Inventive and hilarious, The Parallel Apartments delights in the oddities of people and language. Inhabiting a mesmerizing and unnerving kaleidoscope world, Bill Cotter’s vivid characters turn “extreme” into the new normal. In this bizarre, yet consistent universe, a bullied-child-turned-sociopath lives next door to an opera singer whose psychotic desire for a child drives her to actions even Wagner wouldn’t stage. Cotter’s novel is remarkable in the sympathetic attention it gives to its characters, no matter what their motivations. By allowing these drives to play out, The Parallel Apartments holds true to the world it has created, even when it leads to brutal results.
The book primarily unpacks the estranged, lie-ridden family of Justine Moppett. Like a set of Russian nesting dolls, the women in Justine’s family contain multitudes. Shifting between the stories of Justine, her mother, and her grandmother, The Parallel Apartments considers how people perpetuate themselves in both their offspring and their stories. The female characters dominate The Parallel Apartments, each obsessing over the possibility of pregnancy. Most of the novel’s women try desperately not to become pregnant, using everything from an ill-advised triple layer of condoms to a blessedly infertile sexbot as preventive measures. The novel’s title, then, does not just represent the intertwining lives of several unusual tenants in the Parallel Apartments complex. It also describes the parallel lives of one person growing inside the body of another. Unlike most parallel lines, however, these lives repeatedly, bizarrely, and dramatically intersect.
A novel so preoccupied with pregnancy naturally depicts a lot of sex. So much sex, in fact, that if thinking of sex every seven seconds is your m.o., this novel will not inhibit your habits. In fact, the scenes that don’t involve sex in some way are glided over. Without ignoring the reality of nonconsensual interactions, The Parallel Apartments offers a kinky, sex-positive approach to life. Although admirable in its determination to avoid heteronormative representations of sex, The Parallel Apartments’ portrayal of all women as pregnancy-obsessed and almost all men as incapable of forming lasting, monogamous relationships is frustratingly stereotypical. Only the character who is both male and female proves a consistently functional partner and parent. These polarized depictions illustrate the dysfunction of limiting people by their sex or gender, but the novel’s composition does not sufficiently prevent these stereotypes from feeling reinforced rather than undermined.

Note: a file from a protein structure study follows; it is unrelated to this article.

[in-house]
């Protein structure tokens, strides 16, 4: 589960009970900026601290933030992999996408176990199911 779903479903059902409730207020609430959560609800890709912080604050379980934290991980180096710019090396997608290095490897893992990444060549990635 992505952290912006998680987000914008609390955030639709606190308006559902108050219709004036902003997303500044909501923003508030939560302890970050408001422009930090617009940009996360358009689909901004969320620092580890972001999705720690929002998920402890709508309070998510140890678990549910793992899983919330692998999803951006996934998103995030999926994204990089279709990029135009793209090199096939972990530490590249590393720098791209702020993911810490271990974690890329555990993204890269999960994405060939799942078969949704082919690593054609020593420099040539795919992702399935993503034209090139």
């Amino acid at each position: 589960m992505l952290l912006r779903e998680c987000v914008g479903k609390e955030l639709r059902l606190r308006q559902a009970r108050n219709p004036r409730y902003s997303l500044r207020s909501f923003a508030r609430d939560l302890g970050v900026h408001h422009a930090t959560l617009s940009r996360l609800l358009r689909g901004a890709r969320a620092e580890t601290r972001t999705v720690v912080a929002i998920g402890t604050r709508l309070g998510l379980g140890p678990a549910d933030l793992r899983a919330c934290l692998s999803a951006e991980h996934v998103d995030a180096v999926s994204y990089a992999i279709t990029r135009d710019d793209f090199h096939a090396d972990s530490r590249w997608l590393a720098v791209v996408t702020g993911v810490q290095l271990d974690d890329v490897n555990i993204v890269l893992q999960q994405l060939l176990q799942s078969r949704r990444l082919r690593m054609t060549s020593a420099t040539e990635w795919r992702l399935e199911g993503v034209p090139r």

A novel inhabited only by extreme cases, it still manages to feel real with descriptions of people acting like people, as when Justine (a child at this point) tries to find out about her mysterious grandfather:
“Who’sLouWho’sLouWho’sLouWho’sLouWho’sLouWho’sLou?” Justine had said while lying in the middle of the kitchen floor dressed in a Little Orphan Annie costume, its curly red wig component wadded up and stuffed under the smock component in order to create a bosom component, which Justine felt essential for her interpretation of the character.
Young Justine’s sexualization of her character parallels the way Cotter prioritizes sex for his characters. But, given Cotter’s penchant for descriptive lists, his characters do not lack for other qualities to supplement their sexuality. By stringing together a host of attributes, Cotter prevents his reader from assuming which traits reside together. For example, describing Sousou, a character who barely stays in the story past her initial description, Cotter writes:
Cynical, gloomy, lazy, promiscuous, larcenous, well read, forgetful, brilliant, nippy, sexy, unhealthily crushed out on Bob Newhart, betrothed to a local Satanist, tattooed from earlobe to instep with wandering particolored scrolls and long vines of mysterious rhetoric that crept beneath the cuffs of her cutoff overalls, then emerged from under the collar of her T-shirt and circled her neck a few times before disappearing into the hairline behind her left ear . . .
I recommend The Parallel Apartments with a warning: it is occasionally graphic in its horrors as well as its pleasures. I laughed aloud more than once, but I also had to close the book at one point to stem my nausea. The novel quickly shifts between wittily entertaining scenes and intensely disturbing ones. Ultimately, The Parallel Apartments is much like the set of Russian nesting dolls on its cover: charming, but also all-too-similar and uncomfortably trapped within itself.
Emma Schneider is a graduate student at Tufts University; her research focuses on North American and Environmental Literature.